With smartphones having become so engrained in consumers’ daily lives, it’s hard to imagine a device in modern history that’s as ubiquitous as the smartphone. And while many consumers no longer seek to upgrade their smartphone on an annual basis, the fact is that the regular manufacturing of these devices has led to tremendous waste across the planet, in part because too many consumers ignore electronics recycling. New data from the Waste Electrical and Electronic Equipment (WEEE) Forum, which has been campaigning for International E-Waste Day (October 14th), estimates that there are around 16 billion smartphones possessed by consumers globally, and in 2022 alone, 5.3 billion will be discarded.
One problem, as noted by WEEE, is that consumers tend to hoard their devices (which is evidenced by the 16 billion figure being more than double the global population). Around 46% of consumers told WEEE that they save electronic gadgets because they might use them again one day, even as those devices sit in drawers or cabinets collecting dust.
Holding on to old smartphones is not ideal, but simply throwing them in the trash is far worse. When electronics are recycled properly, they provide manufacturers with access to key non-renewable materials, like gold, copper, silver, and palladium, which can then be used in new devices. “People tend not to realize that all these seemingly insignificant items have a lot of value, and together at a global level represent massive volumes,” remarked Pascal Leroy, director general of WEEE.
Consumers who wish to do their part to help the environment can look to the numerous non-profit organizations or electronics recycling services in their communities. Leading tech firms like Amazon and Apple are also an option, as they allow consumers to trade in old devices in exchange for gift cards.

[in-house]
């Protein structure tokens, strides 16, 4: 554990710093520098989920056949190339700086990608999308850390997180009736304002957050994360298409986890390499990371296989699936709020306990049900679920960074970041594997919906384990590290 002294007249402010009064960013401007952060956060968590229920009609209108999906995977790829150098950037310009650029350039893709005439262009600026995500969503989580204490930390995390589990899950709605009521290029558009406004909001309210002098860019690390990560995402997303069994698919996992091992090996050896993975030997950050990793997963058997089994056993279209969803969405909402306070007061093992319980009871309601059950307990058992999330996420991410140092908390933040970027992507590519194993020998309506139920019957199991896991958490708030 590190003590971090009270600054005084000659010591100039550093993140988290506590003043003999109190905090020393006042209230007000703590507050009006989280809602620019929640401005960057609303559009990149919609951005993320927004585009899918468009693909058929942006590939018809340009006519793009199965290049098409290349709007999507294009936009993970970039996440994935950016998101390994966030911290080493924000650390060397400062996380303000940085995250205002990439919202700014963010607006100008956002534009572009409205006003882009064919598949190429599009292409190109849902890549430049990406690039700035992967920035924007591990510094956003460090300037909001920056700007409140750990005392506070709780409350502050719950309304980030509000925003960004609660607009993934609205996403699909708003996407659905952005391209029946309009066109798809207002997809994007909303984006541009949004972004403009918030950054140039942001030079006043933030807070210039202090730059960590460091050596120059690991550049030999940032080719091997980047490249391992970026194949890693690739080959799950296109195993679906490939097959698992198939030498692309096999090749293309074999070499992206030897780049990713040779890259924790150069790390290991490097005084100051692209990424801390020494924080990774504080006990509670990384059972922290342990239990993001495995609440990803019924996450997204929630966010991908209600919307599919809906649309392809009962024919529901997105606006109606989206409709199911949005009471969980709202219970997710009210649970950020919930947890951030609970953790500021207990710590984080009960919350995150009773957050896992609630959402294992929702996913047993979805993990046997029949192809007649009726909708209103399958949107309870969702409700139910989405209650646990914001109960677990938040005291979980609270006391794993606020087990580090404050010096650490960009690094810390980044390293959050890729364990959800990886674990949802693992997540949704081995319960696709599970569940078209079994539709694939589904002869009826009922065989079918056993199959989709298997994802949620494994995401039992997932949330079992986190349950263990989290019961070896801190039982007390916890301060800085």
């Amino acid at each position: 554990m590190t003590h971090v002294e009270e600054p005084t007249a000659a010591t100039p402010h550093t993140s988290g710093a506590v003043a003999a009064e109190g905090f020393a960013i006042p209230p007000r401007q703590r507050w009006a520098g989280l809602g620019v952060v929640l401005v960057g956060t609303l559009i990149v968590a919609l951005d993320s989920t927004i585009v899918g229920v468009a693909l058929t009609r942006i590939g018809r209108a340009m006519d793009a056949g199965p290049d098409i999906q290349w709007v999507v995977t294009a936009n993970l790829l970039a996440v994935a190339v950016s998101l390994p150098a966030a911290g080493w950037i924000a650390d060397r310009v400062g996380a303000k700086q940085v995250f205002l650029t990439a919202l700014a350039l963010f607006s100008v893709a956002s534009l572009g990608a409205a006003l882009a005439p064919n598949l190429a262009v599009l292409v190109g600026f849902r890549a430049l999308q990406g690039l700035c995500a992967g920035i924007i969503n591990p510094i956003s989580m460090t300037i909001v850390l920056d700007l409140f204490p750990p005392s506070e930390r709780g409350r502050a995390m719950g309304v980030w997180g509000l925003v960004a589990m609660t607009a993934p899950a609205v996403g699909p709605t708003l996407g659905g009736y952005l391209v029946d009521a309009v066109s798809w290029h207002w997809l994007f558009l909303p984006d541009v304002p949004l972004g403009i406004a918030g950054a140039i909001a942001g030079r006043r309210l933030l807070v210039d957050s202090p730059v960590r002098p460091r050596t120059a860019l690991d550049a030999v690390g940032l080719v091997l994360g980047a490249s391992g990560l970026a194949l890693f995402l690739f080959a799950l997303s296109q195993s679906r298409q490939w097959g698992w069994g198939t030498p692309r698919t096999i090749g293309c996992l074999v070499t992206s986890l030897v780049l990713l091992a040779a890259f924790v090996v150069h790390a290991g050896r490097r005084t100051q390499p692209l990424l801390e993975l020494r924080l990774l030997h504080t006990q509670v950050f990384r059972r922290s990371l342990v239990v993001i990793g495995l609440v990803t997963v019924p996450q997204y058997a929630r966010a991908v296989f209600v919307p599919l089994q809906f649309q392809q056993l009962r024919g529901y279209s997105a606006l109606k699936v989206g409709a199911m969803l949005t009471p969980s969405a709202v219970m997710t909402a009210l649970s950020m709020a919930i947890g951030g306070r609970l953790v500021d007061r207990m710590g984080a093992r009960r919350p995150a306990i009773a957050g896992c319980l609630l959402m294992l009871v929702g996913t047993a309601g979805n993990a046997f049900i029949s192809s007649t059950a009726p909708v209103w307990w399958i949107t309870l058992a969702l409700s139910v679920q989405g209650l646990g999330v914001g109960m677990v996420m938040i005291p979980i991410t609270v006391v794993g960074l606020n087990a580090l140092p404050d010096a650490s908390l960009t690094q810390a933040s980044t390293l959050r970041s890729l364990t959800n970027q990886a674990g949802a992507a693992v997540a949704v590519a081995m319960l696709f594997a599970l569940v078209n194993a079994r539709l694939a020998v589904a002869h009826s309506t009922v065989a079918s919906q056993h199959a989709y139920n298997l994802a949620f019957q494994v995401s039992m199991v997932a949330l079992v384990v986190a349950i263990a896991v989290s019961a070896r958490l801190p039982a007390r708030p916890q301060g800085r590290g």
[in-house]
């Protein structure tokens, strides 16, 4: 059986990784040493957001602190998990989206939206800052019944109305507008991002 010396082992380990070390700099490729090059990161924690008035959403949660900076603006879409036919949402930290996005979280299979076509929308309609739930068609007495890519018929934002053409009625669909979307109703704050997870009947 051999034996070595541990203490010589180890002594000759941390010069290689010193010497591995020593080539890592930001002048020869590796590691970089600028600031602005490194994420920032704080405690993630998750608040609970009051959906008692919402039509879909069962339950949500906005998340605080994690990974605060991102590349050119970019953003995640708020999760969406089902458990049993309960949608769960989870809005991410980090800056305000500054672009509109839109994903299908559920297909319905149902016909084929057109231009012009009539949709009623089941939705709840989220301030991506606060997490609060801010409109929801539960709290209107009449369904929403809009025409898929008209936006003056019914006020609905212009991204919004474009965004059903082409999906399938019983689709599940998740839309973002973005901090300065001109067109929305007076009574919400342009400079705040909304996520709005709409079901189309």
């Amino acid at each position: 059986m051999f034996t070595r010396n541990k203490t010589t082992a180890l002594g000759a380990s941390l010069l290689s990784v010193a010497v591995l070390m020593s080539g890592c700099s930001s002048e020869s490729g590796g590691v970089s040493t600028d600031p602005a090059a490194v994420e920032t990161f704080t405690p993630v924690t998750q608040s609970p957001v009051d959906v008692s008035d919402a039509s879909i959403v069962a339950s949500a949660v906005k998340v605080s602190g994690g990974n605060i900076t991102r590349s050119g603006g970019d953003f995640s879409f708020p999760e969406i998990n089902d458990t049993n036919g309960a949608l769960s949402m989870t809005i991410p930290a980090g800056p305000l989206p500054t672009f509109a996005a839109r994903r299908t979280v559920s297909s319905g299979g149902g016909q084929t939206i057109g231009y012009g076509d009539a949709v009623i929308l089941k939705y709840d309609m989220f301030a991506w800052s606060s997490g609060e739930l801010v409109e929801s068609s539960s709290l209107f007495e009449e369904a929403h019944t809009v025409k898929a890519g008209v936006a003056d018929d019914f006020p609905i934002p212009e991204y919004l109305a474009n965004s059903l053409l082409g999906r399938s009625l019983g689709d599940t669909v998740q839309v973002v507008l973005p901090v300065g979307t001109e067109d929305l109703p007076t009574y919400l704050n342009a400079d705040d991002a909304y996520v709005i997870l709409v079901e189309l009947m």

And while the common perception is that younger people care about the environment and issues like climate change more than older generations, a Kings College London survey fielded last year refuted this notion, finding that members of Gen Z “are much likelier than baby boomers to have fatalistic views about behavioral adjustments to combat climate change.” In fact, from a behavioral perspective, one-third of Gen Zers agreed with a statement that changing behaviors to tackle climate change won’t make any difference, compared with one-quarter of Boomers who agreed.
Interpret’s New Media Measure® has identified a similar pattern, as the attitudinal differences towards the environment are surprisingly slight when looking at generations. One-quarter of Boomers state that living an environmentally friendly life is a “lifelong aspiration.” This figure is just a bit lower among the younger generations, which is in alignment with the fatalistic viewpoint suggested by Kings College London. At the end of the day, to preserve planet Earth, it’s going to take the collective actions of all generations.